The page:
14TSB_ATC_IR Developing resource-use efficient strawberries for substrate production

Lead Research Organisation: East Malling Research
Department Name: Science

Abstract

The aim of the project is to improve the sustainability and efficiency of UK strawberry production by using innovative technologies to develop improved cultivars and systems for soil-less culture. Strawberries account for around 60% of total berry production. The strawberry market is worth c. £450 million based on retail sales, and UK production exceeded 108,000 tonnes in 2012. With annual growth of 10-15% p.a., production in the UK has shown the largest increase in Europe with a rise of 156% in the last ten years. New and improved cultivars and innovative technologies has enabled growers to extend the season of production to at least eight months of the year. This increase has led to a significant reduction in reliance of imported fruit; home production marketed as a percentage of total supply was 66% in 2012 compared to 53% in 2002. However with fresh strawberry imports worth c. £122.8 million, there is still scope to improve self-sufficiency of the UK industry. To do so UK growers will need to adopt new products and embrace new methods to further improve the efficiency of production and season extension. Following the withdrawal of the soil sterilant methyl bromide in 2009, the incidence of soil-borne diseases such as crown rot and Verticillium wilt has increased considerably. Chloropicrin has been adopted as a substitute product, but since this also faces an uncertain future, alternative strategies are being sought. Instead of planting directly in the soil, many growers are now utilising substrate bags to alleviate the risks posed by soil-borne pathogens. Soil-less culture has been growing steadily in recent years and currently around 40% of strawberries produced in the UK are grown using this system. In the last five years peat-based products have been replaced by coir, an arguably more sustainable alternative growing medium. In an effort to advance the sustainable intensification of strawberry production, a commercial-led breeding programme will be intrinsico the future of the industry. Currently most breeding programmes focus on cultivars for soil production but if the adoption of soil-less systems continues to rise, there is a necessity to promote economic sustainability by developing new cultivars that are adapted to substrate production. By improving efficiency, yield and fruit quality through a new generation of innovative technologies it is envisaged that the whole UK soft fruit industry, from grower to consumer will benefit.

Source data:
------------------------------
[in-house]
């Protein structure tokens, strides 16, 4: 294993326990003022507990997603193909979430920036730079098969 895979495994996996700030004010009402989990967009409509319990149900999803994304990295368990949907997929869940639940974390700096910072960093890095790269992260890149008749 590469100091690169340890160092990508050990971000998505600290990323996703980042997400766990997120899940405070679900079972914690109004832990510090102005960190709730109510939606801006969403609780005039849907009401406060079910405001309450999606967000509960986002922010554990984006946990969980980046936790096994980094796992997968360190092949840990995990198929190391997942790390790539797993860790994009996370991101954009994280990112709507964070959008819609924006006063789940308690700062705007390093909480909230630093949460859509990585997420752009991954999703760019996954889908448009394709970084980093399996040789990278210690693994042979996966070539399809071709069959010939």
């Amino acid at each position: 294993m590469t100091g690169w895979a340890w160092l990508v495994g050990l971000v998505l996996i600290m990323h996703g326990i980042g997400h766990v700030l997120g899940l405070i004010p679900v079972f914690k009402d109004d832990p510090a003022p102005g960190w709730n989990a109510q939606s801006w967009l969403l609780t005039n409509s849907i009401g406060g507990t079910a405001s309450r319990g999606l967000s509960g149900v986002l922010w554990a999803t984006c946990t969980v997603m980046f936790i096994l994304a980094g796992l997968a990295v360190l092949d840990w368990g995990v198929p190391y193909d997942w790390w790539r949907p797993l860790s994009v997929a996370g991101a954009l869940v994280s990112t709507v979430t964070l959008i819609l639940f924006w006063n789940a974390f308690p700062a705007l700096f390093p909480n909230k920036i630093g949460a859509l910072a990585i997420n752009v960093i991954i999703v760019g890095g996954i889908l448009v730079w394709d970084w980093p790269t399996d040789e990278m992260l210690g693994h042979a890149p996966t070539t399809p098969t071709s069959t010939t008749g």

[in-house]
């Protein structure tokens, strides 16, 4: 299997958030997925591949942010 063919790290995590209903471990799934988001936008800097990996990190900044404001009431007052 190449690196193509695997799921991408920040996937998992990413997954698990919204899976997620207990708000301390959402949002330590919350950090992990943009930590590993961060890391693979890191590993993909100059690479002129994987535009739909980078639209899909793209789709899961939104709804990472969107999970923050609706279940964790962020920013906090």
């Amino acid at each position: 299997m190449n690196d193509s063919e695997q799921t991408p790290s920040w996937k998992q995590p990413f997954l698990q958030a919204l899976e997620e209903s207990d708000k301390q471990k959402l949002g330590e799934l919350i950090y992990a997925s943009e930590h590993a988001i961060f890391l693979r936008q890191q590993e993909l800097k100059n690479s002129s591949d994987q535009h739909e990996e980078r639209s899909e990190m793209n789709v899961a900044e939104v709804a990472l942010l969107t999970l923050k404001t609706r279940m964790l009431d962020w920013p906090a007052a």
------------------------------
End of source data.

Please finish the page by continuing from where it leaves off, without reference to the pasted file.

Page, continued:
Technical Summary

NOT INCLUDED

Planned Impact